What Are Sturgeon?

What Are Sturgeon?
The sturgeon is a primitive fish that goes back 350 million years, according to the Pennsylvania Fish and Boat Commission website. Sturgeons have kept their prehistoric look, and they are increasingly rare in North America.


Sturgeons are easily the largest freshwater fish on the North American continent, with some species reaching lengths as long as 20 feet. The white sturgeon of the Pacific Northwest, for example, can weigh over 1,500 pounds.



A sturgeon has a long body covered with scutes, or bony plates, which form rows along the length of the fish that almost make them appear to possess five sides. Scutes are modified scales that protect the sturgeon.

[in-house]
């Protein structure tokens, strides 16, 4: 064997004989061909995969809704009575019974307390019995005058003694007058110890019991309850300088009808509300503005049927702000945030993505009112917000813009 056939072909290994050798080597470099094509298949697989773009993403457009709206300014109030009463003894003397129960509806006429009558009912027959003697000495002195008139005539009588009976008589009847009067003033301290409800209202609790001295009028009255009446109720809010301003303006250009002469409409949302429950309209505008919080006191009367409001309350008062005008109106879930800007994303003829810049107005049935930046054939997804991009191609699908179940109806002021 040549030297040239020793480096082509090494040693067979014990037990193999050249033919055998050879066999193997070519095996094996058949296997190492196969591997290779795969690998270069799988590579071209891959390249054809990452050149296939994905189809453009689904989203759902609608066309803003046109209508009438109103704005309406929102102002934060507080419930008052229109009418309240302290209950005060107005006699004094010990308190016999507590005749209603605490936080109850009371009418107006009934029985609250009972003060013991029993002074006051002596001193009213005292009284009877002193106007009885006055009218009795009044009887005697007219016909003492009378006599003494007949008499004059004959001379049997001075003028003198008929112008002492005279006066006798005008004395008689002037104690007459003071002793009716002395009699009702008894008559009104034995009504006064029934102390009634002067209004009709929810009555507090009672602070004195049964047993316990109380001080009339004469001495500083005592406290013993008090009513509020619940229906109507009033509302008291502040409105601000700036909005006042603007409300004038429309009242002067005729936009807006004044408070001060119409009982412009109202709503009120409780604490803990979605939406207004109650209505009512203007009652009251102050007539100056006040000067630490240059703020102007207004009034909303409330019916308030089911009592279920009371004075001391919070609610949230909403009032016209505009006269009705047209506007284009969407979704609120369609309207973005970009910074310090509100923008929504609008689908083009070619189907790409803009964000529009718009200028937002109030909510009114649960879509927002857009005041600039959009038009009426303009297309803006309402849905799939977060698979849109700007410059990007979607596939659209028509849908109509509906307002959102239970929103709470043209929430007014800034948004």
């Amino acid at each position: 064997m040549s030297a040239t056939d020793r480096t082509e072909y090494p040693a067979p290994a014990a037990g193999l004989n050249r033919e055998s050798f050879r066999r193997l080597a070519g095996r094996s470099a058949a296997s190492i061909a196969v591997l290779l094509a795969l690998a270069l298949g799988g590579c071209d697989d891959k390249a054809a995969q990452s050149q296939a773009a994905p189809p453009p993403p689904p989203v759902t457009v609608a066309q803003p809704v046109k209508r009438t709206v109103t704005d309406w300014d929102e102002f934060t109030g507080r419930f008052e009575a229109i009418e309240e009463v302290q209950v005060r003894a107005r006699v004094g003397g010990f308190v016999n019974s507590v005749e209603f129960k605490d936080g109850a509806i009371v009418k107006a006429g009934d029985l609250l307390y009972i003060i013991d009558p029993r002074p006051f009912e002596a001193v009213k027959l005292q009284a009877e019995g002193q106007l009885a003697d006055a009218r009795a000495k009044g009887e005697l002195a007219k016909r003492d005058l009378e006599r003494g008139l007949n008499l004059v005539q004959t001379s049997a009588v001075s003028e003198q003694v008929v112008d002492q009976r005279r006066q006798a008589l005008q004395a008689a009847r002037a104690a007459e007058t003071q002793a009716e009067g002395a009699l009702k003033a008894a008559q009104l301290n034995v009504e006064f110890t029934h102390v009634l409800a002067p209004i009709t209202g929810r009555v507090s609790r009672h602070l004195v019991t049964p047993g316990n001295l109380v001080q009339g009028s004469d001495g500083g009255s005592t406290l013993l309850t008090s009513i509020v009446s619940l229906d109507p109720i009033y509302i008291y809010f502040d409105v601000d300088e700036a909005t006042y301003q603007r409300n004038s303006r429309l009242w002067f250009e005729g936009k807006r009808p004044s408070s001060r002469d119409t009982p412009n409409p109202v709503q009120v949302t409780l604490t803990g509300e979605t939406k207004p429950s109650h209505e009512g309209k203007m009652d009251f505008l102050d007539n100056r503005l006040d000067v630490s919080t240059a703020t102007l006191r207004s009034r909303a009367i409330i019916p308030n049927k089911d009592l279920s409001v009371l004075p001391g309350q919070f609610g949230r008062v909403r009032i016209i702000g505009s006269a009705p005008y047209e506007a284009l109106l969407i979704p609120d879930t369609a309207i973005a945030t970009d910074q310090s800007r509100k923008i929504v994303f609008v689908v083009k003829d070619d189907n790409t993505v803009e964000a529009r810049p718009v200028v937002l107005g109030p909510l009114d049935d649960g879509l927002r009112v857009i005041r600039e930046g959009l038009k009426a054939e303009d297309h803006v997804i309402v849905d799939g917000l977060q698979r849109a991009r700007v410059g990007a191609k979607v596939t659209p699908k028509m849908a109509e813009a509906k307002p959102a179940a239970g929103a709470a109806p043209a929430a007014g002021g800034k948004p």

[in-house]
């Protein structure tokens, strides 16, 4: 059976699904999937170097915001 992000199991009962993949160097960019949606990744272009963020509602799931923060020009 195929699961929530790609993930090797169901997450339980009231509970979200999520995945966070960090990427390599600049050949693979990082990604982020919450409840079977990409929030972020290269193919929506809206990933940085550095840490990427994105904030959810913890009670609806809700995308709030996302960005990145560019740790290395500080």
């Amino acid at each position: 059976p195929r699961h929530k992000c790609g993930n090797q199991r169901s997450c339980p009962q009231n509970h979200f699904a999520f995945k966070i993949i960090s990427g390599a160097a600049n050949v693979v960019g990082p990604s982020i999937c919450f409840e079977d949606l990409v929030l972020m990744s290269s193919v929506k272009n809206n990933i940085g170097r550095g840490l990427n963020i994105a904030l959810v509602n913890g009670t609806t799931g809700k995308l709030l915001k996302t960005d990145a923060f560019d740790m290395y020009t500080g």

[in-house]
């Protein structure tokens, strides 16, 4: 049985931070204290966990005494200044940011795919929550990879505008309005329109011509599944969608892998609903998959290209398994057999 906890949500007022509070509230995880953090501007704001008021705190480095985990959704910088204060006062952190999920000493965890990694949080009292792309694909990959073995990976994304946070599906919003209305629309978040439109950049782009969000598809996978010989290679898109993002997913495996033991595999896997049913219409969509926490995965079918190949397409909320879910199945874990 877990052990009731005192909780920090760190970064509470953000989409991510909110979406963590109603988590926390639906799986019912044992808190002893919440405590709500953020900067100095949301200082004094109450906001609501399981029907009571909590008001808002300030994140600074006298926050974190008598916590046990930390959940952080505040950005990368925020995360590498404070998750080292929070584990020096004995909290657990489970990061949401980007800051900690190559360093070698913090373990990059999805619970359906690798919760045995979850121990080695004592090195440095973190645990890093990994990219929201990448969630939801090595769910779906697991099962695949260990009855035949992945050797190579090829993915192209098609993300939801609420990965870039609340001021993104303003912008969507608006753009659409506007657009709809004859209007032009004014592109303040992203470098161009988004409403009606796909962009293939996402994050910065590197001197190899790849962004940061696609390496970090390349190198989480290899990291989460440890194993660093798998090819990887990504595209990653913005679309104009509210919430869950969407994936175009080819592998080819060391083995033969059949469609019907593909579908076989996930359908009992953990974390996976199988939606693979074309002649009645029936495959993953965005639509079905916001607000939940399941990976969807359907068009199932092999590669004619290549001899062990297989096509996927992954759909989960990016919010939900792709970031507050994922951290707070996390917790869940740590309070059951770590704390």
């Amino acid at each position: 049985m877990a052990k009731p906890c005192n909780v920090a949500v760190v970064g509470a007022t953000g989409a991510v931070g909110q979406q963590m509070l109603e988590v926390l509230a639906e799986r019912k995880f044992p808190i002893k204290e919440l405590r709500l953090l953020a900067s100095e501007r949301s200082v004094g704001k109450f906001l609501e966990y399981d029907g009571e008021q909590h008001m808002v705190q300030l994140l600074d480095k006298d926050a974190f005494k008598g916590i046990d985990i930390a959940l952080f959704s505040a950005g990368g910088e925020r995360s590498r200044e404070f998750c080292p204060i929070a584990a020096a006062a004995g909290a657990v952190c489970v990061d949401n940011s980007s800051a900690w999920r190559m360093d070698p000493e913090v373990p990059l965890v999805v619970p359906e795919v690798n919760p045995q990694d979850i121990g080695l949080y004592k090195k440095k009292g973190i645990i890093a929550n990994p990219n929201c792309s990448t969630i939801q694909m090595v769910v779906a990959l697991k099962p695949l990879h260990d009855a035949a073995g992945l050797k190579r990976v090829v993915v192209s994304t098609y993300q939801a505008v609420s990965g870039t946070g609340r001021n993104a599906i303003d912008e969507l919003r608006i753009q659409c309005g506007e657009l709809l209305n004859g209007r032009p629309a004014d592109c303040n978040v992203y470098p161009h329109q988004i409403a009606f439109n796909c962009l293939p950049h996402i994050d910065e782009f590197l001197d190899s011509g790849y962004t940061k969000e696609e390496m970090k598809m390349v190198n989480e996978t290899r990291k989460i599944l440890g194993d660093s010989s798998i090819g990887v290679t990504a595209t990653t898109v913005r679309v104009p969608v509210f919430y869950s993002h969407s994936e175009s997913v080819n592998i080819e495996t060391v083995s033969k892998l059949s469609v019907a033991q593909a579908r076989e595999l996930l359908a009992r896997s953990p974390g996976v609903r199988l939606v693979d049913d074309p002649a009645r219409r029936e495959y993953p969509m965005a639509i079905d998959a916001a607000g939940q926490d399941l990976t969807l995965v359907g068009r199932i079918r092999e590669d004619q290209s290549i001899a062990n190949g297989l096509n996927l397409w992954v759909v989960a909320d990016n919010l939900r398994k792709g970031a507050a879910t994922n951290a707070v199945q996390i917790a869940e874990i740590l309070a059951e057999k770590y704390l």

Key Characteristic

The sturgeon has a bony snout with a mouth that extends downward underneath it. Four fleshy appendages known as barbels hang from the snout and enable the sturgeon to feel along the bottom as it searches for food.


The Missouri Department of Conservation website cites loss of habitat and overfishing of the species as the reason why sturgeon are on endangered lists across the country. Other problems sturgeons face include pollution and invasive species that crowd them out of their natural environment.

Time Frame

Lake sturgeons have the ability to live for as long as 150 years and the white sturgeon may live to see 100 birthdays.


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